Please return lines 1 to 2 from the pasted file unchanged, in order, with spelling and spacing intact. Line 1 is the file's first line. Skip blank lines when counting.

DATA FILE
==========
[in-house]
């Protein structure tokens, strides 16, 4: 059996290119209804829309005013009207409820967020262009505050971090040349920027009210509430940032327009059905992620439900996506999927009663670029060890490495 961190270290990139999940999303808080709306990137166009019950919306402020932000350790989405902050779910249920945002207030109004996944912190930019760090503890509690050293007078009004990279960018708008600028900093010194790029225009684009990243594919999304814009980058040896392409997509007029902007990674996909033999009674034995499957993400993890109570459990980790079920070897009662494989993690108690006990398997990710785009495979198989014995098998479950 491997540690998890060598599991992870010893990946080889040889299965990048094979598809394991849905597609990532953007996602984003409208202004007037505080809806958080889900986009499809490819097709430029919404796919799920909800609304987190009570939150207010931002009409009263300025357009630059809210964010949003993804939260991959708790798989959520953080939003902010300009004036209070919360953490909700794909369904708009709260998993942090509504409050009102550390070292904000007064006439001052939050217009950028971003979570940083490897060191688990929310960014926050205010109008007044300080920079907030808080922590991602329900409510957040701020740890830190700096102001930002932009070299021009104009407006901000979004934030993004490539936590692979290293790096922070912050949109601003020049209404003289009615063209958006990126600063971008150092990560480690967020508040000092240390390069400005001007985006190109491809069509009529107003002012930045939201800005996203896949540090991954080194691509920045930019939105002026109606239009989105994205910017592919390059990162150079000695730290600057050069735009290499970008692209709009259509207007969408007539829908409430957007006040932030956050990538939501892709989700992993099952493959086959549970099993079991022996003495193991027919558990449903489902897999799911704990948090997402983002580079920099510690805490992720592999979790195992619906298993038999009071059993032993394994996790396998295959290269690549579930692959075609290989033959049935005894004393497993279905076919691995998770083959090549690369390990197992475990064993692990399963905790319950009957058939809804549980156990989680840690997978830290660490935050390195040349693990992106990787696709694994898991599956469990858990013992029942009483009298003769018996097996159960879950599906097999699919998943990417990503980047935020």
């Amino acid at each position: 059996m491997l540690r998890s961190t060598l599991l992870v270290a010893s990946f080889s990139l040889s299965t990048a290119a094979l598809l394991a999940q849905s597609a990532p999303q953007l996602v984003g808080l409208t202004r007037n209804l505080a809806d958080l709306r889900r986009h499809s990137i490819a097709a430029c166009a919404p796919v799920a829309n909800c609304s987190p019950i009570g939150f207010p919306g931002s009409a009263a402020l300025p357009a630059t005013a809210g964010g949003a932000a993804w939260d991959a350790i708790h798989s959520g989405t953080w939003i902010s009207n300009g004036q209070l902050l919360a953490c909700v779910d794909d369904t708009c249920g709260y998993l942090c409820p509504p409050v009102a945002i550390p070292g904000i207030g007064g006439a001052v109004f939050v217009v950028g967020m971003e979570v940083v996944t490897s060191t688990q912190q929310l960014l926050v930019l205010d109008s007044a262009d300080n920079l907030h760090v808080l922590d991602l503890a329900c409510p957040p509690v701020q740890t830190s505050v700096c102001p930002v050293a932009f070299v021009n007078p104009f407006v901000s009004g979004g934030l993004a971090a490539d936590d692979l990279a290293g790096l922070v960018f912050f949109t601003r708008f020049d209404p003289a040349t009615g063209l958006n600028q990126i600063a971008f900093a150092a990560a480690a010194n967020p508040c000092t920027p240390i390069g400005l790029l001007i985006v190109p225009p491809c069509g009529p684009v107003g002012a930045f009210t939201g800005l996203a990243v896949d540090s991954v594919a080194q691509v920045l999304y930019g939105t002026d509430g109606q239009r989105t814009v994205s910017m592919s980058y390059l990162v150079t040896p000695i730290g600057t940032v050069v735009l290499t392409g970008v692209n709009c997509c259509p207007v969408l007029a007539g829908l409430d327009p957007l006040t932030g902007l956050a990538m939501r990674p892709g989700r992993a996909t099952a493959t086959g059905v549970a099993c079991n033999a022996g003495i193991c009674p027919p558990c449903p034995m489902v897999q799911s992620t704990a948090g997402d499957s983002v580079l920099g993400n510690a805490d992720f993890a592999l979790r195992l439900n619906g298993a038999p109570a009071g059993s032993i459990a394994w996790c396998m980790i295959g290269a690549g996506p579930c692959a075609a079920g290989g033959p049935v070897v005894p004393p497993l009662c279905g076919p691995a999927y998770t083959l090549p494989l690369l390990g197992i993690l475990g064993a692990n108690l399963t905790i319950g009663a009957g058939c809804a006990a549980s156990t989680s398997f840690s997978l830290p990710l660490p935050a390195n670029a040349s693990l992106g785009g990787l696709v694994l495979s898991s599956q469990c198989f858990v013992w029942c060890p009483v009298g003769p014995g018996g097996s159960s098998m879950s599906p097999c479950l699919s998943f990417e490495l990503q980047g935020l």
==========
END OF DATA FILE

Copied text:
[in-house]
């Protein structure tokens, strides 16, 4: 059996290119209804829309005013009207409820967020262009505050971090040349920027009210509430940032327009059905992620439900996506999927009663670029060890490495 961190270290990139999940999303808080709306990137166009019950919306402020932000350790989405902050779910249920945002207030109004996944912190930019760090503890509690050293007078009004990279960018708008600028900093010194790029225009684009990243594919999304814009980058040896392409997509007029902007990674996909033999009674034995499957993400993890109570459990980790079920070897009662494989993690108690006990398997990710785009495979198989014995098998479950 491997540690998890060598599991992870010893990946080889040889299965990048094979598809394991849905597609990532953007996602984003409208202004007037505080809806958080889900986009499809490819097709430029919404796919799920909800609304987190009570939150207010931002009409009263300025357009630059809210964010949003993804939260991959708790798989959520953080939003902010300009004036209070919360953490909700794909369904708009709260998993942090509504409050009102550390070292904000007064006439001052939050217009950028971003979570940083490897060191688990929310960014926050205010109008007044300080920079907030808080922590991602329900409510957040701020740890830190700096102001930002932009070299021009104009407006901000979004934030993004490539936590692979290293790096922070912050949109601003020049209404003289009615063209958006990126600063971008150092990560480690967020508040000092240390390069400005001007985006190109491809069509009529107003002012930045939201800005996203896949540090991954080194691509920045930019939105002026109606239009989105994205910017592919390059990162150079000695730290600057050069735009290499970008692209709009259509207007969408007539829908409430957007006040932030956050990538939501892709989700992993099952493959086959549970099993079991022996003495193991027919558990449903489902897999799911704990948090997402983002580079920099510690805490992720592999979790195992619906298993038999009071059993032993394994996790396998295959290269690549579930692959075609290989033959049935005894004393497993279905076919691995998770083959090549690369390990197992475990064993692990399963905790319950009957058939809804549980156990989680840690997978830290660490935050390195040349693990992106990787696709694994898991599956469990858990013992029942009483009298003769018996097996159960879950599906097999699919998943990417990503980047935020």